Parallel U.S. Phase III trial is due to report final results in mid-2012.
Diamyd Medical’s antigen-based type 1 diabetes therapy Diamyd® failed to meet its primary endpoint in a 320-patient European Phase III trial. The study in newly diagnosed patients showed that the treatment had no significant benefits in terms of preserving beta cell function at 15 months, although a small positive effect was seen, the firm notes.
Patients enrolled in the trial will continue to be followed for a further 15 months to evaluate safety and efficacy. Meanwhile, a parallel U.S. Phase III study, DiaPrevent, is expected to report during mid-2012. The potential for Diamyd therapy to prevent type 1 diabetes developing in high risk patients is separately being evaluated in a Phase II study.
The firm admits it “had hoped for a better outcome” from the European Phase III study, but said it will further analyze the study results together with data from ongoing studies. The European trial involved patients who had been diagnosed with type 1 diabetes three months or less prior to enrollment. Participants were randomized to receive either four subcutaneous injections of Diamyd over 270 days, or two Diamyd injections at day 1 and day 30, or placebo.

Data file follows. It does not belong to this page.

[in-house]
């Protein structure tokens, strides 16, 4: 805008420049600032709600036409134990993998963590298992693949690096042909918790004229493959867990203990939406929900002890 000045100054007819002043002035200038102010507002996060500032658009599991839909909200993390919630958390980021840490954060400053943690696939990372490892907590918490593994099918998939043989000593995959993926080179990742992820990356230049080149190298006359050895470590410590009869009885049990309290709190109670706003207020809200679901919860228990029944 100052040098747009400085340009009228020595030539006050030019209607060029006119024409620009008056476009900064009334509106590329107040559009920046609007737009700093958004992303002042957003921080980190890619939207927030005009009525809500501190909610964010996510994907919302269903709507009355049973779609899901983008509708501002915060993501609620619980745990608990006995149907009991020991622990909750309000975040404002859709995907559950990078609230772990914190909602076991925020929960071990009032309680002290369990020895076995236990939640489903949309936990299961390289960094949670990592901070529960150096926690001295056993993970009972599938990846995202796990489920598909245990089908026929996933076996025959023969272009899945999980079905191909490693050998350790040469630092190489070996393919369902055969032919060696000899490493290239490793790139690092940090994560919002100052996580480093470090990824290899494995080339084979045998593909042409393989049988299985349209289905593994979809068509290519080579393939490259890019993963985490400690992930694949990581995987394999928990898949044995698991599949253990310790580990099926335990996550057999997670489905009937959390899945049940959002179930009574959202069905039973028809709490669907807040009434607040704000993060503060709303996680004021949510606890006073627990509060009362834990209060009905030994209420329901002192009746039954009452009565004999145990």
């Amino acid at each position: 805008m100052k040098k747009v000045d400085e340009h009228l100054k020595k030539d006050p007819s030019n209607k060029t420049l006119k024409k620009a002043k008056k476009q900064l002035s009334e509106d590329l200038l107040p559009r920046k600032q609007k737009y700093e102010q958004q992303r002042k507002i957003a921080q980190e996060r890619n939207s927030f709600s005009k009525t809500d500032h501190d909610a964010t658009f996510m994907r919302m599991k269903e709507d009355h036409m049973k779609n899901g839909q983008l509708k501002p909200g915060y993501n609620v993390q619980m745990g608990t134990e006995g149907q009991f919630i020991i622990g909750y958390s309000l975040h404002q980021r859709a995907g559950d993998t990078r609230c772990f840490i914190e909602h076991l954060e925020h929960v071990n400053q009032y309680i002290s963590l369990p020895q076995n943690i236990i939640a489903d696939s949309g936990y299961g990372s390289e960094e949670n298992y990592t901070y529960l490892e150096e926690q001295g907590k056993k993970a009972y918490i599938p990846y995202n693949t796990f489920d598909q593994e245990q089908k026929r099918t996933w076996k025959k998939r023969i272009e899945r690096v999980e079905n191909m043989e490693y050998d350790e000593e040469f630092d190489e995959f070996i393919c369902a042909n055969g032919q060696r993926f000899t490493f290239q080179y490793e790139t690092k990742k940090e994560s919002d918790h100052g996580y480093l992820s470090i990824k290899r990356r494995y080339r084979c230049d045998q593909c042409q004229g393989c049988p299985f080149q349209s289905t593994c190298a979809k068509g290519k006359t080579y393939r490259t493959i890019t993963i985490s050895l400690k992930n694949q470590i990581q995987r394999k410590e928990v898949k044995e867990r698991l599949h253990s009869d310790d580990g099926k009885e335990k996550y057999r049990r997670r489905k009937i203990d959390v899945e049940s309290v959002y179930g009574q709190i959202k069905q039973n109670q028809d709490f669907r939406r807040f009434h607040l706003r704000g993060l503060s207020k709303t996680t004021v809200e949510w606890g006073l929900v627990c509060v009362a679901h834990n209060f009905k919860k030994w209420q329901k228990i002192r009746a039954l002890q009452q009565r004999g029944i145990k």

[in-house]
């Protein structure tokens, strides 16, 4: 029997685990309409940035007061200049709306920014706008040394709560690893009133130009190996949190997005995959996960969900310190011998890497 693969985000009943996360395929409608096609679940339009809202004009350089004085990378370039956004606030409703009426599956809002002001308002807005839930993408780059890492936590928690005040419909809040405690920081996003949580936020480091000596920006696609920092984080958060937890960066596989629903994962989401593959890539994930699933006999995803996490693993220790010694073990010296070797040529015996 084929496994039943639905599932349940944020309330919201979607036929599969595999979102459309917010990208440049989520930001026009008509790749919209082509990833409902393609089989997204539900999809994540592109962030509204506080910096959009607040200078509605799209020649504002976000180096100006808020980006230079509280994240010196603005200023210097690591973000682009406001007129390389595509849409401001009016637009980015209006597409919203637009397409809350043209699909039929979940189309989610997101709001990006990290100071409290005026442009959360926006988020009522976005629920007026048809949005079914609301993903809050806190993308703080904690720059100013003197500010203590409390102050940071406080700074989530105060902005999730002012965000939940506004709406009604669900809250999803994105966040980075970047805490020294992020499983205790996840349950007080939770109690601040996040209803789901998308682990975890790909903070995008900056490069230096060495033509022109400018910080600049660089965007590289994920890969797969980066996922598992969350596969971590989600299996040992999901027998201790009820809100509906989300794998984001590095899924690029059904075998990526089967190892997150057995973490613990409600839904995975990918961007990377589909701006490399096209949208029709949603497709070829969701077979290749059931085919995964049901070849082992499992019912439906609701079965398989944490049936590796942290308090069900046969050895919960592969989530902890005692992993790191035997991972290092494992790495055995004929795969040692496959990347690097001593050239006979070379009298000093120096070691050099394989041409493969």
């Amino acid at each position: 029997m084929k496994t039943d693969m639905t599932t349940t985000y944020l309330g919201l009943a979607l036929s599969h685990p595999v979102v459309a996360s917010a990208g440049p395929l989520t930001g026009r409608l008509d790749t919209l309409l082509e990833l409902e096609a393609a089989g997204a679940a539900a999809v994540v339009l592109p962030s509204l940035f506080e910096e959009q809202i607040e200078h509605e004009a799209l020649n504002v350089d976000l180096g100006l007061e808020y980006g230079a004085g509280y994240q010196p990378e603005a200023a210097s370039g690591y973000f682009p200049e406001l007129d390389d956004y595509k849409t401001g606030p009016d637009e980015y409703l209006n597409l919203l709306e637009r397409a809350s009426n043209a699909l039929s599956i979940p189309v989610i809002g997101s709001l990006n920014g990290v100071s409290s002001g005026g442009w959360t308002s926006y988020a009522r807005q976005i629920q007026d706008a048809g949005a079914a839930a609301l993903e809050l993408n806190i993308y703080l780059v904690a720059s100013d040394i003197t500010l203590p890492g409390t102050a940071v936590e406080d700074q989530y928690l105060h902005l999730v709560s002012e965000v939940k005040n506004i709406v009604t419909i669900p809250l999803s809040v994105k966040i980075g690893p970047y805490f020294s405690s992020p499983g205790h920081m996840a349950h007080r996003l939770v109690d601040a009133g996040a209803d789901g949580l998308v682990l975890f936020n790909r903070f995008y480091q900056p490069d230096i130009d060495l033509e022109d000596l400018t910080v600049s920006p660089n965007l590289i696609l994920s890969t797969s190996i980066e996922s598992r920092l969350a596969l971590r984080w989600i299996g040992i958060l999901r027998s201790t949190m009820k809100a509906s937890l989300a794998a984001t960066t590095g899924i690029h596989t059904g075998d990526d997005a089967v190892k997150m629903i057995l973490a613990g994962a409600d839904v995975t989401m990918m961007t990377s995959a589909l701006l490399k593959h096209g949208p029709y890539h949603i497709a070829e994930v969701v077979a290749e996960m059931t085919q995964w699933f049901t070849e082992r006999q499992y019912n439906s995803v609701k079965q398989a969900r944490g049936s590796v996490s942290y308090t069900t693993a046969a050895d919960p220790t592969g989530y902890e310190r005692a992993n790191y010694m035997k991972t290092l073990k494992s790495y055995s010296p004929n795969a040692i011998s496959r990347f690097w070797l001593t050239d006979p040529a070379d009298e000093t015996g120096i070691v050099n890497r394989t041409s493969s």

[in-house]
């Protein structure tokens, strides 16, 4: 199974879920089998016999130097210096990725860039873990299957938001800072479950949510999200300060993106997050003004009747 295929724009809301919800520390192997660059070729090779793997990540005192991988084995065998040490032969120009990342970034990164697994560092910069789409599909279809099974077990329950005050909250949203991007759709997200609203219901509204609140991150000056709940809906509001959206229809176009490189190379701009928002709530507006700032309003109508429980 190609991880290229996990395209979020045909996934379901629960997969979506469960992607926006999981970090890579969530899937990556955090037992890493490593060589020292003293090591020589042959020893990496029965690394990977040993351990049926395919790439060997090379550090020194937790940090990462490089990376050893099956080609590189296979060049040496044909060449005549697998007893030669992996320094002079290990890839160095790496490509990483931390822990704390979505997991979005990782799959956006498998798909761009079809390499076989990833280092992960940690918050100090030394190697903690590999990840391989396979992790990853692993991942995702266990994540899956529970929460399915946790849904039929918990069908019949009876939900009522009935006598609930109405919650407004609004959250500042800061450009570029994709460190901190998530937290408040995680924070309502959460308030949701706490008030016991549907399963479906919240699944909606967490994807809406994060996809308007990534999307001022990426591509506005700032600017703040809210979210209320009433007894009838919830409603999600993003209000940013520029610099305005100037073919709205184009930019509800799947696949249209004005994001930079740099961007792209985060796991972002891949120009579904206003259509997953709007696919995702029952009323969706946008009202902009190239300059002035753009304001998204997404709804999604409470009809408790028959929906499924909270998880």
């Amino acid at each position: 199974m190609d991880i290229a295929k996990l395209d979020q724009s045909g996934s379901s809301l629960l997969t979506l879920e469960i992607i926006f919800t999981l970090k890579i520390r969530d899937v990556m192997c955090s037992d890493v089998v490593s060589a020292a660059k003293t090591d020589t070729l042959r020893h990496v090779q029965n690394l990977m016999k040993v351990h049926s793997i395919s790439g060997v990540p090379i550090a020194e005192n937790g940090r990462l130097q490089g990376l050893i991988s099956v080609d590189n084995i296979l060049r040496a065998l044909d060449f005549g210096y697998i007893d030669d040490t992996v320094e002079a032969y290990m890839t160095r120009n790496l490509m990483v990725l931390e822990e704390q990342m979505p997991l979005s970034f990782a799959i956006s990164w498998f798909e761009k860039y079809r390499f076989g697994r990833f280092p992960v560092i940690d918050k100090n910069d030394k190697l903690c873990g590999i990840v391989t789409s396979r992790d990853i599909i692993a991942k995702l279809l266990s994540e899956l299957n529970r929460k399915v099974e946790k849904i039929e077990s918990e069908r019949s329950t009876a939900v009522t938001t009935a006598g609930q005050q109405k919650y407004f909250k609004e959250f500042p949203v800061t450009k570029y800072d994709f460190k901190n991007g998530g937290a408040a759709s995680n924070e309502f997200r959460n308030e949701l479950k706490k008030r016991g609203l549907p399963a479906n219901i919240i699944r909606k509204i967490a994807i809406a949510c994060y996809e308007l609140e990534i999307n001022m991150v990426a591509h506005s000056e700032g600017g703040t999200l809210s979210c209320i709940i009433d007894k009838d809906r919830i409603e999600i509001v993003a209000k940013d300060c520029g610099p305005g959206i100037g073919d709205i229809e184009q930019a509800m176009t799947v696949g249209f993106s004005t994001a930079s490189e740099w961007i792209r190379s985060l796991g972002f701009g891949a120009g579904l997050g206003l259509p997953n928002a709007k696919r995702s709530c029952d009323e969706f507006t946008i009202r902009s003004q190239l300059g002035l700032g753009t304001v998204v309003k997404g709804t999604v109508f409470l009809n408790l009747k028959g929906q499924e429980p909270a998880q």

Antigen-based Diamyd therapy comprises the human GAD65 protein, and is designed to delay or halt the GAD-targeted autoimmune attack on beta cells that characterizes type 1 diabetes and other forms of autoimmune diabetes, Diamyd explains. A previous Phase II study in children and adolescents found the treatment significantly slowed the progression of disease in patients who were treated within 18 months of initial diagnosis.
During mid-2010 Diamyd inked a $45 million up-front deal with Ortho-McNeil-Janssen Pharmaceuticals (OMJP) for the development and commercialization of Diamyd. The firms have been co-funding continued development of the candidate up to the release of results from the Phase III European trial. OMJP has an option to take over global development of Diamyd, pending its review of the trial data.